‘Worse than Thatcher’ – Caerphilly councillors criticise level of funding from Welsh Government
News | | Published: 16:00, Wednesday December 5th, 2018.
Last updated: 16:22, Wednesday December 5th, 2018
The leader of Caerphilly County Borough Council has said the Thatcher years are nothing compared to the funding cuts faced by the local authority currently.
Leading councillors in Caerphilly’s Cabinet have approved a draft budget that will see around £15.6 million cut from services next year and a 6.95% council tax hike for residents.
Plans include cutting spending on schools, libraries, highways maintenance, public toilets and community safety wardens.
Charges for public car parks, residential parking permits and bus station departures could also be introduced.
The proposals assume the council will receive no further funding from the Welsh Government when the final local government settlement is released on December 19.
The Welsh Government has said it is putting more funding into councils so no local authority faces a cut of more than 0.5%.
Speaking at a meeting of Cabinet on Wednesday, November 14, deputy leader Barbara Jones said: “We can no longer put all the blame on the Tory government in London.
“That hurts me to say as a life-long socialist, but the Welsh Government have not given us fair play.
“We’re entering uncharted waters.”
Nicole Scammell, head of corporate finance, said the savings target is the highest recorded by the council since it became a unitary authority in 1996.
The proposals have been presented as permanent or temporary cuts, with Ms Scammell advising cabinet to retain as many permanent cuts as possible – even if extra money is afforded to them by the Welsh Government.
The leadership was also told not to use reserves, typically used for one-off capital expenditure, to balance the budget and fund “undeliverable services” – something done by the cash-strapped Northamptonshire council.
“It would be foolish. This happened at Northamptonshire, but we are nowhere near that,” added Ms Scammell.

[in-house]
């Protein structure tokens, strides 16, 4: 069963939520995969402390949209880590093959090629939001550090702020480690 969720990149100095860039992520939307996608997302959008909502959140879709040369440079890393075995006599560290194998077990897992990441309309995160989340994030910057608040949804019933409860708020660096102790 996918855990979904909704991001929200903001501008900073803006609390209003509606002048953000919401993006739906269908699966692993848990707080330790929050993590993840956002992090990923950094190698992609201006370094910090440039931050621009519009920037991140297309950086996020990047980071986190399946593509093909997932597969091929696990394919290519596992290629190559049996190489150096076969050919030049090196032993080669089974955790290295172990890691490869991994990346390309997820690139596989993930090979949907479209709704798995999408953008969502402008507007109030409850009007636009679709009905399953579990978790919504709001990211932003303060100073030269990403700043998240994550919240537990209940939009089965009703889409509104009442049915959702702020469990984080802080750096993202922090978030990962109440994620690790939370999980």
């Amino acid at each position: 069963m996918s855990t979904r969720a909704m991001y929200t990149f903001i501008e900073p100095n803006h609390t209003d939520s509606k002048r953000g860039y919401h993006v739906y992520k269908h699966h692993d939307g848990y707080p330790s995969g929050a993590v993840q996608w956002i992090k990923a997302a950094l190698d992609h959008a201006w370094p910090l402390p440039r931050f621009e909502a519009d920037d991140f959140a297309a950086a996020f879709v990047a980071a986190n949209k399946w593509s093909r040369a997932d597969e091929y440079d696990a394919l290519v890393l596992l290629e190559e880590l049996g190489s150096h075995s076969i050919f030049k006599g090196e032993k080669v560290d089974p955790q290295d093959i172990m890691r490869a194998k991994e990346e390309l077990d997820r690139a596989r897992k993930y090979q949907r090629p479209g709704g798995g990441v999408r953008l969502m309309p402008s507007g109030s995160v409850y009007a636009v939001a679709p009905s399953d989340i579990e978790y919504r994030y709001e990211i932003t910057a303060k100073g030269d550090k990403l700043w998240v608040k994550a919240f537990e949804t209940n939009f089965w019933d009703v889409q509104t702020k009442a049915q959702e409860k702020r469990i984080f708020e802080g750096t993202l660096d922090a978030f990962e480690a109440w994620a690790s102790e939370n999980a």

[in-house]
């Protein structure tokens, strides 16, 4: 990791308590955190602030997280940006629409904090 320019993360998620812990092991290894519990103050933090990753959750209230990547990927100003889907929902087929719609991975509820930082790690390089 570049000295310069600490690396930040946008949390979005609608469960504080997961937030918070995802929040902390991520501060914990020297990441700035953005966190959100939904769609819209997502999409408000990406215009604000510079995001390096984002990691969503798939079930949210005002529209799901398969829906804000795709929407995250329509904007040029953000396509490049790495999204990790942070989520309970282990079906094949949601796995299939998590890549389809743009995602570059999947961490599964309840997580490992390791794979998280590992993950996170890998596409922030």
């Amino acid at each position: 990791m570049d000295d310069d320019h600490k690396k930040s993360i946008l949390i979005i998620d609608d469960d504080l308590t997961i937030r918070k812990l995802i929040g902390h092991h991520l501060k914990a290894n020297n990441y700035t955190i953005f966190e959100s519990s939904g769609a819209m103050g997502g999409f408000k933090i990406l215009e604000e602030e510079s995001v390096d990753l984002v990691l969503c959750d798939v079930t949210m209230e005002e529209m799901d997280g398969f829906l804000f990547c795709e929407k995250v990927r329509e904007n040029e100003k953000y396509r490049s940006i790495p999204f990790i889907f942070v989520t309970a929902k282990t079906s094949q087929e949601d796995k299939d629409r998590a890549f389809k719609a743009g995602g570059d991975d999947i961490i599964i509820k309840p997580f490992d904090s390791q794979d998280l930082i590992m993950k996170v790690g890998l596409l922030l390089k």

Council leader Dave Poole described the proposals as “depressing” and hoped for extra funding to become available from Welsh Government.
“I’ve got 40-plus years in local government and the Thatcher years are nothing compared to what we’re going through now,” added Cllr Poole.
“I fear for the future of local government.”
Other cabinet members expressed “grave concerns” and claimed to have had “sleepless nights” over the future of particular public services.
Interim chief executive Christina Harrhy looked to the budgets to come, with the authority expected to cut a further £60 million over the next five years.
“We’ve already cut £89m since 2008 and protected frontline services. This can no longer be the case as two thirds of the proposed cuts affect frontline services,” she said.
Leaders of opposition groups also expressed dismay at the proposed budget and urged the Welsh Government to grant further funding to the authority.
Plaid Cymru’s Colin Mann said: “Welsh local government is being victimised by Labour Welsh Government.
“Wales has received a worse financial settlement than the Conservative government gave to local authorities in England in relation to funding for social care and that is not acceptable.”
Cllr Mann urged the Labour cabinet to look again at their proposals, while also suggesting that using reserves would be a good move to retain some public services.
Councillor Kevin Etheridge, leader of Independents, described the £15.6 million cuts as “unacceptable”, adding that the taxpayer was still paying for the ongoing pay dispute regarding the council’s former chief executive, Anthony O’Sullivan, and senior officers Nigel Barnett and Daniel Perkins.
The proposals have gone out to consultation before final suggestions are put to cabinet on February 21 next year.
A Welsh Government spokesperson said: “We have worked hard to offer local government the best settlement possible in this ninth year of austerity and have made further allocations to mitigate most of the reduction councils had been expecting. Last month we announced an extra £141.5m for local government, including £1.2m to raise the funding floor so no local authority faces a reduction of more than 0.5%.”
• Reporting provided by the Local Democracy Reporting Service.